Saint's Progress eBook

This eBook from the Gutenberg Project consists of approximately 279 pages of information about Saint's Progress.
and anyone seeing him at his work in the dim light which visited the staircase from above the front door and the upper-passage window, would have thought:  ’A ghost, a ghost gone into mourning for the condition of the world.’  He had to make this reckoning to-night, while the exaltation of his new idea was on him; had to rummage out the very depths of old association, so that once for all he might know whether he had strength to close the door on the past.  Five o’clock struck before he had finished, and, almost dropping from fatigue, sat down at his little piano in bright daylight.  The last memory to beset him was the first of all; his honeymoon, before they came back to live in this house, already chosen, furnished, and waiting for them.  They had spent it in Germany—­the first days in Baden-baden, and each morning had been awakened by a Chorale played down in the gardens of the Kurhaus, a gentle, beautiful tune, to remind them that they were in heaven.  And softly, so softly that the tunes seemed to be but dreams he began playing those old Chorales, one after another, so that the stilly sounds floated out, through the opened window, puzzling the early birds and cats and those few humans who were abroad as yet.....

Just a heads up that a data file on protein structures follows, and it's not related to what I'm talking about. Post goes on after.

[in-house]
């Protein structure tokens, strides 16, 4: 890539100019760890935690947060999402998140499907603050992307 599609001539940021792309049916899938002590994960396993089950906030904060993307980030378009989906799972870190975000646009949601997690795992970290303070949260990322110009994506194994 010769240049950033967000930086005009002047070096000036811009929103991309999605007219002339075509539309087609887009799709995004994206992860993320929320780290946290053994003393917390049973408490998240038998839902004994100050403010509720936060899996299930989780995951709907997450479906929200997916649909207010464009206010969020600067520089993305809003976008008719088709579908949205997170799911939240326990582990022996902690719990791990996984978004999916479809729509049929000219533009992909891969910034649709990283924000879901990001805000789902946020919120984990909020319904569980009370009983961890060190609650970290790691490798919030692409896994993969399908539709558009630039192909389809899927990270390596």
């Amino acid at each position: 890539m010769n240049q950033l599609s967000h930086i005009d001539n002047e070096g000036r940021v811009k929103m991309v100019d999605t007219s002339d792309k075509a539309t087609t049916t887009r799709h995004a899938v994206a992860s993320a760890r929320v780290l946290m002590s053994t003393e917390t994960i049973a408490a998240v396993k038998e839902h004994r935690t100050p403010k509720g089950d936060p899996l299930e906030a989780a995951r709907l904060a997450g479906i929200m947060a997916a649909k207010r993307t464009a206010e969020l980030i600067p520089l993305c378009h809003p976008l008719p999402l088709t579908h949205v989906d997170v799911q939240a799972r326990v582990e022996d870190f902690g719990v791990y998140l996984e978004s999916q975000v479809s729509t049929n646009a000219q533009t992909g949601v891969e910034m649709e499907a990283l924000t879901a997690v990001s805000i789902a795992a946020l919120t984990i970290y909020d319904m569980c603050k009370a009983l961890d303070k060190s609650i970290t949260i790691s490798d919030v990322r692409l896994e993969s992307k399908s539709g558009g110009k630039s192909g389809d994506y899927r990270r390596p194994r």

He received the telegram from Noel in the afternoon of the same day, just as he was about to set out for Leila’s to get news of her; and close on the top of it came Lavendie.  He found the painter standing disconsolate in front of his picture.

“Mademoiselle has deserted me?”

“I’m afraid we shall all desert you soon, monsieur.”

“You are going?”

“Yes, I am leaving here.  I hope to go to France.”

“And mademoiselle?”

“She is at the sea with my son-in-law.”

The painter ran his hands through his hair, but stopped them half-way, as if aware that he was being guilty of ill-breeding.

“Mon dieu!” he said:  “Is this not a calamity for you, monsieur le cure?” But his sense of the calamity was so patently limited to his unfinished picture that Pierson could not help a smile.

“Ah, monsieur!” said the painter, on whom nothing was lost.  “Comme je suis egoiste!  I show my feelings; it is deplorable.  My disappointment must seem a bagatelle to you, who will be so distressed at leaving your old home.  This must be a time of great trouble.  Believe me; I understand.  But to sympathise with a grief which is not shown would be an impertinence, would it not?  You English gentlefolk do not let us share your griefs; you keep them to yourselves.”

Pierson stared.  “True,” he said.  “Quite true!”

“I am no judge of Christianity, monsieur, but for us artists the doors of the human heart stand open, our own and others.  I suppose we have no pride—­c’est tres-indelicat.  Tell me, monsieur, you would not think it worthy of you to speak to me of your troubles, would you, as I have spoken of mine?”

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Saint's Progress from Project Gutenberg. Public domain.
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